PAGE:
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I am currently using the following code to connect to a mysql database, but the project manager states I must make use of Spring framework to handle the connections.

How am I able to achive this?

And would the use of Spring to handle the database connections improve the quality of the overall system?

Here is an example of the class

import com.mysql.jdbc.Connection;
import com.mysql.jdbc.Statement;
import java.sql.DriverManager;
import java.sql.ResultSet;

public class SomeClass {
   Connection connection = null;
   ResultSet resultSet;
   Statement state;
   ArrayList aList = new ArrayList();

   public void connectToDatabase(String databaseName)
   {
      try
      {
         Class.forName("com.mysql.jdbc.Driver").newInstance();
         connection = (Connection) DriverManager.getConnection("jdbc:mysql://127.0.0.1:3306/" + databaseName, "username", "password");
         state = (Statement) connection.createStatement();
      }
      catch(Exception e)
      {
         JOptionPane.showMessageDialog(null, e);
      }
   }

private void populateAList() {
   try
   {
      connectToTable("testDB");
      resultSet = state.executeQuery("SELECT listItems FROM tblListItems WHERE ID = '" + theIDYouWant + "'");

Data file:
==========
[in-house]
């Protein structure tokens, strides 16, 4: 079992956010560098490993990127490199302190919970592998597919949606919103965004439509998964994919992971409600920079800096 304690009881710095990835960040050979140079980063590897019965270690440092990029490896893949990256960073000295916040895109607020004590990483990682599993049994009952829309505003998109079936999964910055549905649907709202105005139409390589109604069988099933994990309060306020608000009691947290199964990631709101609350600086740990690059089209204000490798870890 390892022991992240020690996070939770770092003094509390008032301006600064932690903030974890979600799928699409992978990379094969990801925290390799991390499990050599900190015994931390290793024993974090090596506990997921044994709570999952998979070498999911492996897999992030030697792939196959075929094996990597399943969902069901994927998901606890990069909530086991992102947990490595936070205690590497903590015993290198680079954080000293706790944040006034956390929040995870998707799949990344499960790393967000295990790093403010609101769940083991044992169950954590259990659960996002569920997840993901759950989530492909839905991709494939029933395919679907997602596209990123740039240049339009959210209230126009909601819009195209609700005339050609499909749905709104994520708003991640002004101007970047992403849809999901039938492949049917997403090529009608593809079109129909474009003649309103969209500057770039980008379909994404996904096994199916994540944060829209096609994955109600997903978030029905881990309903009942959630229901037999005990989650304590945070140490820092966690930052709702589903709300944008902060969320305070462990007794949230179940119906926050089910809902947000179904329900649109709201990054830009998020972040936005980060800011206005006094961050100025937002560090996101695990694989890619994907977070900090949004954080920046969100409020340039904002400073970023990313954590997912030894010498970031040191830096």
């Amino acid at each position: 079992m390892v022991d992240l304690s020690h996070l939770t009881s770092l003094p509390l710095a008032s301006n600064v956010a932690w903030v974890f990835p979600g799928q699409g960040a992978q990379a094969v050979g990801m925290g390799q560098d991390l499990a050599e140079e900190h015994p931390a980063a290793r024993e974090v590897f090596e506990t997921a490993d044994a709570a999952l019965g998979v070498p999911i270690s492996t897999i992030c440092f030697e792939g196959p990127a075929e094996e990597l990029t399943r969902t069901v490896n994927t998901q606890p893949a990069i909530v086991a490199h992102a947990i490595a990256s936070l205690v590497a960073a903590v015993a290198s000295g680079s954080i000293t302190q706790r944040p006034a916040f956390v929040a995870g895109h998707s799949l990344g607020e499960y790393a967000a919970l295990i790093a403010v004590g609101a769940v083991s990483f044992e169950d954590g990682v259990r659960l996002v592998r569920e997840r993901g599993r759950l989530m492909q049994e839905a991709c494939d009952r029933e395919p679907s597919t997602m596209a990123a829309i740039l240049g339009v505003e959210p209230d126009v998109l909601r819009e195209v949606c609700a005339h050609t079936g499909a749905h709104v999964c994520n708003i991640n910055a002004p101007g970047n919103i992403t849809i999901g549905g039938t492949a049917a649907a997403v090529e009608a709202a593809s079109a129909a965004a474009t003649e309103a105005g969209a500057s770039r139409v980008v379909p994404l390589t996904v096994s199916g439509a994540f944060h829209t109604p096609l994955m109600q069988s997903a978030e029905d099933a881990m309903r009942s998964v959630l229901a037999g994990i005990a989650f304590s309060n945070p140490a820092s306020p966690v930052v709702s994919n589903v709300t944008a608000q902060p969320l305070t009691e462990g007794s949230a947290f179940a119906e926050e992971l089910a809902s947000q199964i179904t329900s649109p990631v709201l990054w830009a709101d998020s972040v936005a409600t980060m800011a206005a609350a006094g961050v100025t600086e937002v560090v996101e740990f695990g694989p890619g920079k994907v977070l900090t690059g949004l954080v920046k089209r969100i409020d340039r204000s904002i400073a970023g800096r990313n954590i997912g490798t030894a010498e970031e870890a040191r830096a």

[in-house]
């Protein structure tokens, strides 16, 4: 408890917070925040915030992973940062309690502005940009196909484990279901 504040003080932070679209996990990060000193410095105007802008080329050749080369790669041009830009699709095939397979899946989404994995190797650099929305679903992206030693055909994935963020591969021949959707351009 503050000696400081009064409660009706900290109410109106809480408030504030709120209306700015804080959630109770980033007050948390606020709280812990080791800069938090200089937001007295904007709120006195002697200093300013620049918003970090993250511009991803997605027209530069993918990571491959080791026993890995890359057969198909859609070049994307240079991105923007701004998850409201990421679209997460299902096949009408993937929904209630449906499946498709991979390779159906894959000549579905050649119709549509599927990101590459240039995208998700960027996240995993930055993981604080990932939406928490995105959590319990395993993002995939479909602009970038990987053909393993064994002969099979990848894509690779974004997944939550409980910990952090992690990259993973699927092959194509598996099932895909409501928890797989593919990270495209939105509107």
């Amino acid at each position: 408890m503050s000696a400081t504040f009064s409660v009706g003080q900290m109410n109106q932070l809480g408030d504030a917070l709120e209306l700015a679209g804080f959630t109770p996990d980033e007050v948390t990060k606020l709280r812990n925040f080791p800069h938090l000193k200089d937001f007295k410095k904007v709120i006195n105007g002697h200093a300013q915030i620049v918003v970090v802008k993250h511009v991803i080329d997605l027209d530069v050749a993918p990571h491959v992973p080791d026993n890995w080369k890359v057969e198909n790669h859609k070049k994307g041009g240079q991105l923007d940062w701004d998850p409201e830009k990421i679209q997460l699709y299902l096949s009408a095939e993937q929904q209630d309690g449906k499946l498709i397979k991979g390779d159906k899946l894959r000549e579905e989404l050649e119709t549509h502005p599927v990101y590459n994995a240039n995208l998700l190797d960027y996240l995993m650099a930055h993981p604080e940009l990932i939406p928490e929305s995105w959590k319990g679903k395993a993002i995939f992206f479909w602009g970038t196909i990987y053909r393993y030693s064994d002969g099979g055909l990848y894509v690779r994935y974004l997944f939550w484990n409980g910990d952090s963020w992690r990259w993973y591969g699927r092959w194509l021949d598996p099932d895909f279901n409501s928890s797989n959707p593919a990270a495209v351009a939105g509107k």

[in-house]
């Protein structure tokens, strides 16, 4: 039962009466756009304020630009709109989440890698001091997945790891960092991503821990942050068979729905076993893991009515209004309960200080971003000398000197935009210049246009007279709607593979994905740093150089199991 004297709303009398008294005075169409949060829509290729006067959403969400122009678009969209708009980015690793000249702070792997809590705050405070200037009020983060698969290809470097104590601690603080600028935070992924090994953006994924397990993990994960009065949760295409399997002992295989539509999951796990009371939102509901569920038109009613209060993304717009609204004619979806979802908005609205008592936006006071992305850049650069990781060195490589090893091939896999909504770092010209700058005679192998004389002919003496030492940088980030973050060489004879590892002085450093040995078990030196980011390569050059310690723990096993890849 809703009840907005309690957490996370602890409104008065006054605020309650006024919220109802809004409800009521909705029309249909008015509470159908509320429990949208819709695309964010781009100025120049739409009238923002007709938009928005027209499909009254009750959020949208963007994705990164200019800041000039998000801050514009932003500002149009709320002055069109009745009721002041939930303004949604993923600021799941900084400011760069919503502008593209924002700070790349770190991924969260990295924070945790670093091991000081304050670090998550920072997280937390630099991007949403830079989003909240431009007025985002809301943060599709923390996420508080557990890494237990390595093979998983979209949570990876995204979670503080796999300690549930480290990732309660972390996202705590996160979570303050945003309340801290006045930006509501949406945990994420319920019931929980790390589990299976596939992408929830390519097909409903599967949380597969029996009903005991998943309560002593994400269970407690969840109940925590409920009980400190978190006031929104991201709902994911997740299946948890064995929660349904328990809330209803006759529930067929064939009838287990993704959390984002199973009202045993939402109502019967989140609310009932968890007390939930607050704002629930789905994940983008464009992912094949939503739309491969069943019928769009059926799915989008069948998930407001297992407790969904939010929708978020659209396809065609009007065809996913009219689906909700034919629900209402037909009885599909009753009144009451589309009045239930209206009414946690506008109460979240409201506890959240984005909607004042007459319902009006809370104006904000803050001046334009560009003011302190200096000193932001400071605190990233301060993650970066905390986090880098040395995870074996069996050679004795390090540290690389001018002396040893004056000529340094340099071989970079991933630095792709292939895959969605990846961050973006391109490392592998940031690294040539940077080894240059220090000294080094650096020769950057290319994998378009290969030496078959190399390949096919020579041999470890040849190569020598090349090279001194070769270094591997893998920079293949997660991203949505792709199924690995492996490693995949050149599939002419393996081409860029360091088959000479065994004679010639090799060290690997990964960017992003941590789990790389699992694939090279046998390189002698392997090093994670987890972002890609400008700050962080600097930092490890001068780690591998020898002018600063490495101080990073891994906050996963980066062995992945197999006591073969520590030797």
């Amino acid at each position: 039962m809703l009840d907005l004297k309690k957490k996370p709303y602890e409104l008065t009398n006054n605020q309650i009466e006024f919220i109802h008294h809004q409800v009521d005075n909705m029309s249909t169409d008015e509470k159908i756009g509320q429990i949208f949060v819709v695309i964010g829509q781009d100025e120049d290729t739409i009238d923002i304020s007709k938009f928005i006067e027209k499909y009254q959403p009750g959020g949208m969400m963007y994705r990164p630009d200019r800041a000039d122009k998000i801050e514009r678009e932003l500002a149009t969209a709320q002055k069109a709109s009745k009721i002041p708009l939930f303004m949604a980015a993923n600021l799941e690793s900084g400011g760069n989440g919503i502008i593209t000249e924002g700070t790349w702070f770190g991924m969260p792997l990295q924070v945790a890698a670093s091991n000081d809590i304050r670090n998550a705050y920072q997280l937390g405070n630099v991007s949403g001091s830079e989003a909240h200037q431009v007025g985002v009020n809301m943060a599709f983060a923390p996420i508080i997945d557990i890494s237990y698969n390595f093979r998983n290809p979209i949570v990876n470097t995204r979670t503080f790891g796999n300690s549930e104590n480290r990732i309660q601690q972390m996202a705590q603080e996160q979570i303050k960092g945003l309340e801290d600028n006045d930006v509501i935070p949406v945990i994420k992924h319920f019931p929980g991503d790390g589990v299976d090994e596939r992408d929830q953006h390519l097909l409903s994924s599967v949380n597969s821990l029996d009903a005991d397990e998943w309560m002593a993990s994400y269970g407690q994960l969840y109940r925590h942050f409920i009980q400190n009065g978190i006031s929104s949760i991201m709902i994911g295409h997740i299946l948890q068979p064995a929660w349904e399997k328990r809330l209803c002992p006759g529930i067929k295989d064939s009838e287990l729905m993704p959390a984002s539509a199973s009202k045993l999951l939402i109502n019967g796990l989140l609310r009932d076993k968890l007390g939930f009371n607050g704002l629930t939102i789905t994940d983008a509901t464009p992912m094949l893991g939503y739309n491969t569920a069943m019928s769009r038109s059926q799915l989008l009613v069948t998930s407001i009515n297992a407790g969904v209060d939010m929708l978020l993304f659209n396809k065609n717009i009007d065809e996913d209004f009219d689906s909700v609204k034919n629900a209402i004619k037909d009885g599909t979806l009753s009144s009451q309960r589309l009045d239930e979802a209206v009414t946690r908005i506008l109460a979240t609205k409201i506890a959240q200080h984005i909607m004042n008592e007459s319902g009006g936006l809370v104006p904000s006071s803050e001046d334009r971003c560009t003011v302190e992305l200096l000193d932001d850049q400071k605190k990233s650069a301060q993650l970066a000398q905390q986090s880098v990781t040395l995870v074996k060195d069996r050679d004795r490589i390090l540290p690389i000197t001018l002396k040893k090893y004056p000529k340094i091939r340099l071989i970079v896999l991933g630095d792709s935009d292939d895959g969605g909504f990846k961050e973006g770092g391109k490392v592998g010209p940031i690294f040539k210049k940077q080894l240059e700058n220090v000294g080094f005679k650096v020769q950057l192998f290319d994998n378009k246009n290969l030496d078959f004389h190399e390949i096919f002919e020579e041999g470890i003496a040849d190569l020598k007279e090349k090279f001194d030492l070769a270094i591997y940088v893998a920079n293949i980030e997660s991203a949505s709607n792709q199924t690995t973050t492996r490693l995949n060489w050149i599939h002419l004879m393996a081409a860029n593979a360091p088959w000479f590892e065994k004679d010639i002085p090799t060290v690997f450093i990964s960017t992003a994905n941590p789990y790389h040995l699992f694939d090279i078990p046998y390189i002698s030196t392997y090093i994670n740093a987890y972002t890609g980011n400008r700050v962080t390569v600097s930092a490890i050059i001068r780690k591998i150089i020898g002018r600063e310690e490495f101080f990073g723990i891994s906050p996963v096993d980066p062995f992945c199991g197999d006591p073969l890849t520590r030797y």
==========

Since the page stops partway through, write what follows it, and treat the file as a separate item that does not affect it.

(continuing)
while(resultSet.next())
      {
         aList.add(resultSet.getString("listItems"));
      }

      resultSet.close();
      state.close();
   }
   catch(Exception e)
   {
      JOptionPane.showMessageDialog(null, e);
   }
}

}

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1  
The answer provides links to the docs--but you should have looked there in the first place. –  Dave Newton Jun 1 '12 at 23:09

1 Answer 1

up vote 3 down vote accepted

The Spring Reference Guide offers detailed documentation of its support for JDBC. At the bare minimum, using a JdbcTemplate--which requires nothing from you but new JdbcTemplate(...) for the most basic usage--would:

  • eliminate a lot of boilerplate code,
  • remove the ability to forget to close statements and connections,
  • lessen the temptation toward inappropriate exception handling, and
  • make it really easy to move away from inefficient connection handling.

The code you've shown suffers from all four of these, so I'd have to say that switching to Spring would be a huge benefit for you.

Also, if you're in a multithreaded app (all webapps are multithreaded), add "automatic thread-safety" to the list, which your code also lacks.

share|improve this answer
    
Thank you for the help, I am reading into those documents however some of it does not make sence to me, I don't have a lot of experience in database programming in java, thats also the reason why I posted the question. I found [this][1] which looks less confusing. Please have a look into it and let me know if I am on the right track in terms of finally implementing Spring in the system. [1]: vogella.com/articles/SpringJDBC/article.html –  thewikus Jun 2 '12 at 10:18
    
That seems like a reasonable intro to Spring JDBC, except you can skip all the "Spring Installation" and "Dependency Injection" stuff. They're neither needed nor used in that tutorial. If you're new to database programming, start with the Java JDBC Tutorial. –  Ryan Stewart Jun 2 '12 at 14:13

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